Category Archives: Design

Portable Lifts Grandfathered For Pool ADA

New Rules outlined by the DOJ this week allows for portable lifts purchased before March 15, 2012 to be acceptable if kept in place.  According to an article published by Aquatics International today, DOJ will not be enforcing the fixed lift requirement for those operators who purchased a portable lift before March 15, 2012.    The DOJ went on to clarify that for municipal facilities (Type 2) that every pool does not have to be accessible.

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Immersion In Shoulder Deep Water Results In Cardiovascular And Respiratory Exercise Similar To A Gym Workout.

Hydrostatic pressure from immersion in water forces more blood to the central organs, increasing cardiac stroke volume and cardiac output, which is a similar effect caused by exercise. In addition, immersion also impacts liver and hormone production (endocrine system) and respirator exercise to breathe against the pressure imparted by the water. As with any exercise, increasing activity provides additional benefits. Yet with aging and growing sedentary populations who are less prone to exercise, immersion or light  activity in the water are ideal to gain heart, respiratory, and relaxation benefits with minimal risk of injury. (Comprehensive Aquatic Therapy, Ch. 2. Biophysiological Aspects of Hydrotherapy, WSU Publishing, 2011).

The above data was shared at the Learn-To-Swim Innovator Meeting in Colorado Springs Colorado on April 25, 2012. This meeting was sponsored by the National Swimming Pool Foundation.



Almost Half Of Americans Are Afraid Of The Deep End Of A Pool.

Two-thirds of Americans are afraid of deep water in lakes, rivers, and oceans

A study performed by Gallup (n-815) and presented at the 2008 World Aquatic Health Conference (Melon Dash) indicates that 64% of Americans are afraid in the deep, open water (lakes, rivers, oceans, etc.)  Forty-six percent are afraid in deep water in pools.  Even 39% are afraid to put their heads under water.  It seems reasonable to surmise that if an individual is afraid of a specific environment, it is less likely that the individual would advocate participating in activities in that environment.  If that individual has influence of family purchasing decisions, it is reasonable to conclude that over half of American households may oppose the idea of engaging in aquatic activities.

People don’t think about “strokes” when they think they are going to die

Overcoming change is a substantial barrier for most people.  Overcoming fear is even a greater obstacle.  Gallup research suggests that almost half of American adults fear deep water.  Most learn-to-swim programs focus on children and development of the ability to perform a variety of swim strokes.  The marketing of learn-to-swim programs may not connect to this large market segment.  As a result, in it important to explore and support programs that are tailored to the fearful adult.

The above data was shared at the Learn-To-Swim Innovator Meeting in Colorado Springs Colorado on April 25, 2012.  This meeting was sponsored by the National Swimming Pool Foundation


Is Common Sense Drowning?

In the past few years the swimming pool industry has experienced an aggressive use of mandates of swimming pool codes without the inclusive interests of all stakeholders in the aquatic industry. The Virginia Graeme Baker Act cost the swimming pool industry hundreds of millions of dollars and there are new challenges that the current language does not go far enough. The Dept. of Justice has reinterpreted the ADA code for portable lifts “no longer applicable” for their intent. The Model of Aquatic Health Code public process is getting significant feedback from industry manufactures that may have their own agenda in mind and not benefiting from the collective wisdom of all stakeholders (owner/operators, designers, users, health code officials). These examples bring to question are we able to apply best practices to raise the standard of care and experience for aquatic patrons in the United States or will this effort be hijacked to promote narrowly focused agendas?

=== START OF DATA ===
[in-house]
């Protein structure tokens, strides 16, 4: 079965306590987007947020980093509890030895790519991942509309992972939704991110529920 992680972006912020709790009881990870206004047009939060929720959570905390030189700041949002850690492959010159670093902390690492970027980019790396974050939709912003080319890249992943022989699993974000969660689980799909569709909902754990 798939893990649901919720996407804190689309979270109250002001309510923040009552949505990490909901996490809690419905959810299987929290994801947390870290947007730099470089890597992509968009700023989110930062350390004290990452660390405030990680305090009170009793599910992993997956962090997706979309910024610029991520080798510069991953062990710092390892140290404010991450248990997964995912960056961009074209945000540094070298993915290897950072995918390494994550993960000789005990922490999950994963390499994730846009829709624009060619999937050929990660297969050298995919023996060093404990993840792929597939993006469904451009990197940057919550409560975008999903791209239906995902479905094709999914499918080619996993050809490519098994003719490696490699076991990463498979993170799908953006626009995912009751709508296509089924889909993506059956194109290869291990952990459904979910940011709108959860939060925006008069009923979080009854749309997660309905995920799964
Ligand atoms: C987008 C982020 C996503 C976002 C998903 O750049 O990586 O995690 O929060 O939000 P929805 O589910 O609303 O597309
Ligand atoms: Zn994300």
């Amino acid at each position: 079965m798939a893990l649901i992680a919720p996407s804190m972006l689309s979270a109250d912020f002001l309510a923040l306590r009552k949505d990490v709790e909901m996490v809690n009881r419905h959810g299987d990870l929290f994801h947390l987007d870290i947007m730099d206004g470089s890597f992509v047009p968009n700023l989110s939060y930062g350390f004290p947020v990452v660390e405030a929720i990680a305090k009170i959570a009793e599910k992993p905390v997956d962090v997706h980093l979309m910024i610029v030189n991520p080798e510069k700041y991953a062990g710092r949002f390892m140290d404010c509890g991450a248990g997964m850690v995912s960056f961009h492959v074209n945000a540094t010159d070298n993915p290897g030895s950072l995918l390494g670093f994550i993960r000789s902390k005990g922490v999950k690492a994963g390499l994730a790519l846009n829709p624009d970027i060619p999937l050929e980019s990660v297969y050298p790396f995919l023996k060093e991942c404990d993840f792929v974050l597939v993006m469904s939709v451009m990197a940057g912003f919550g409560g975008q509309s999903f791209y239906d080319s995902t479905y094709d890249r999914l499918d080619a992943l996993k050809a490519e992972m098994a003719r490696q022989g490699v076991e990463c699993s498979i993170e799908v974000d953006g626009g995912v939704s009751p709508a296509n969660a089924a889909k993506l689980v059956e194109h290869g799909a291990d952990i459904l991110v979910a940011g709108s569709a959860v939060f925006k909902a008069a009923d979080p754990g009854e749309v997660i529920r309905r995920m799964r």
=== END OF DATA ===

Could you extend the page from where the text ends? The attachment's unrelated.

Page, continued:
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Designing The Perfect Waterpark

Waterpark Success:  Designing the Perfect Waterpark

With today’s economy, everyone wants to build a waterpark and make lots of money.  The problem is, just because you build it doesn’t mean it’s going to make money.  Most people have no idea what it costs to construct a successful waterpark, let alone what it costs to operate.  They come up with some grand scheme based on their personal preferences and think that everyone is going to enjoy it.

Without taking the proper steps to plan your park, there is no guarantee that it will be successful.  The first question you have to ask yourself is what does success mean at your waterpark?  Then you need to make sure you have the proper amenity blend to be successful in your market.

After you have an idea of how big the park will be and what it may include, you have to get realistic cost estimates.  When you look at construction cost, you can’t just find out the cost of a ride.  Who’s going to put it in?  How are people going to get their?  Where are they going to park?  What are they going to do when they’re not in line?  Getting the right answer to each of these questions will help ensure success at the waterpark.

Click here to read the entire article, which appeared in The World Water Park Annual Developer Guide 2011.